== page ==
What’s the first thing you see when you look at these birds? For me, it’s their incredible diversity of color! And it’s not only tropical birds—even cold climates produce blue Steller’s Jays, red House Finches, yellow goldfinches, and pink rosy-finches. Or consider the ruby gorget on a Broad-tailed Hummingbird, flashing its iridescent hue when the sunlight hits it just right. How can feathers be all these colors? It varies.
Blue birds, jays, bluebirds, and the like, get their colors from the way their feathers are structured. It’s not a pigment, but rather a result of the way keratin crystals and tiny air pockets scatter blue light. The first time I ever saw a Blue Jay, it appeared monochromatic—black, white, and gray. I hunted through my field guide, but couldn’t find the bird. Then the sun came out from behind the clouds, and the bird was transformed from dull gray to brilliant blue. Aha!
The brilliant metallic color of a hummingbird’s gorget works the same way. Those throat feathers actually lack any pigments; the colors come from microscopic crystals in the feathers. That’s why the color of the gorget changes according to the light shining on it.
Birds with yellow, orange, pink, and red feathers get their colors from the food they eat—in this case, carotenoids. Carotenoids are what make plants orange—fall leaves, yellow sunflowers, and of course, carrots. There are over 600 kinds, and they are all produced by photosynthesis. When birds eat plants (or a few types of fungi) containing these pigments, they are incorporated into their feathers. Since carotenoids are actually yellow, orange and red birds have to convert the chemicals to the other colors, courtesy of a specific set of genes. If you’ve ever seen a yellow male House Finch or cardinal, for example, it’s because that individual has a mutation in the genes that do the conversion. They’re limited to the yellows of the original pigment.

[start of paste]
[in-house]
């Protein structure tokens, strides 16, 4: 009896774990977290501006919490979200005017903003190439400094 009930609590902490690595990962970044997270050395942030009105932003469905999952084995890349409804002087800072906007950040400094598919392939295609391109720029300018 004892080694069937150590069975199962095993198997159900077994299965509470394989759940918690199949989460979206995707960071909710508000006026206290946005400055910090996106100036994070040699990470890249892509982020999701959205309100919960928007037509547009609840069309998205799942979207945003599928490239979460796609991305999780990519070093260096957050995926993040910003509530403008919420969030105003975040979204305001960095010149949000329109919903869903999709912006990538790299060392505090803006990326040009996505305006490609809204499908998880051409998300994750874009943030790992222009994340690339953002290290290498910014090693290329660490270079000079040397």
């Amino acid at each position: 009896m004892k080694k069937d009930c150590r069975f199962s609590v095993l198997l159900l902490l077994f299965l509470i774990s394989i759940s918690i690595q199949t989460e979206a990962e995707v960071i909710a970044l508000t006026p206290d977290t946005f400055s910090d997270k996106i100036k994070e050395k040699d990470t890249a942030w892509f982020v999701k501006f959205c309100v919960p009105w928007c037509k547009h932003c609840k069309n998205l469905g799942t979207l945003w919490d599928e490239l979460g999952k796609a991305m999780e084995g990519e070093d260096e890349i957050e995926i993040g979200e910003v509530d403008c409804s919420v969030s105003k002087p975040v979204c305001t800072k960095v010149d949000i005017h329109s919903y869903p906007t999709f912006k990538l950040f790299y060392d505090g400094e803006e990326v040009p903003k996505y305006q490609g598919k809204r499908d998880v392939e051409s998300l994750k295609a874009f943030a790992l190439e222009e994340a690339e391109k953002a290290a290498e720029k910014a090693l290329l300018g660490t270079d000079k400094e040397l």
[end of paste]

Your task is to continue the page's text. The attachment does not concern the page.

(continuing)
You may have seen pale gray or white flamingos in zoos. That’s because these and other boiled-lobster-pink birds, such as Scarlet Ibises and Roseate Spoonbills, get their pigments, in this case the carotenoid canthaxanthin, either directly from an aquatic blue-green algae, or from the crustaceans that eat the algae. The more intense the feather color, the more direct the source. Often, the food provided for captive birds lacks canthaxanthin, and the birds show their underlying drabness instead.
There are a few exceptions. Turacos get their bright red color from a different type of pigment. Porphyrins contain about 7% copper, which is why it’s so red. Another pigment, turacoverdin, is green. And parrots get their tropical colors from another group of pigments, the psittacofulvins. (Parrots are in the order Psittaciformes.)
What about black and brown birds? They get their dark hues from the same molecule that colors human hair and skin—melatonin. I’ve always wondered why black birds, such as crows and ravens, are black. I can see how it would help keep them warm in winter, but what about summer? Don’t they swelter? Well, it turns out that melatonin has another purpose. It’s strong. Feathers high in melatonin don’t wear out as quickly. That’s an important consideration, especially for flight feathers, which take the most punishment. In addition, flight feathers high in melatonin are more aerodynamic, perhaps because they hold their shape better.
So how does this all fit together? Consider the Green Jay. The feathers on its head are blue due to their structural make-up. Its body is covered by feathers with that same structure, that also contain yellow carotenoids that the bird has eaten. The green is more pronounced on the back, with yellow on the belly and underside of the tail. Finally, the black head and tail feathers contain melatonin. The result is one gorgeous bird!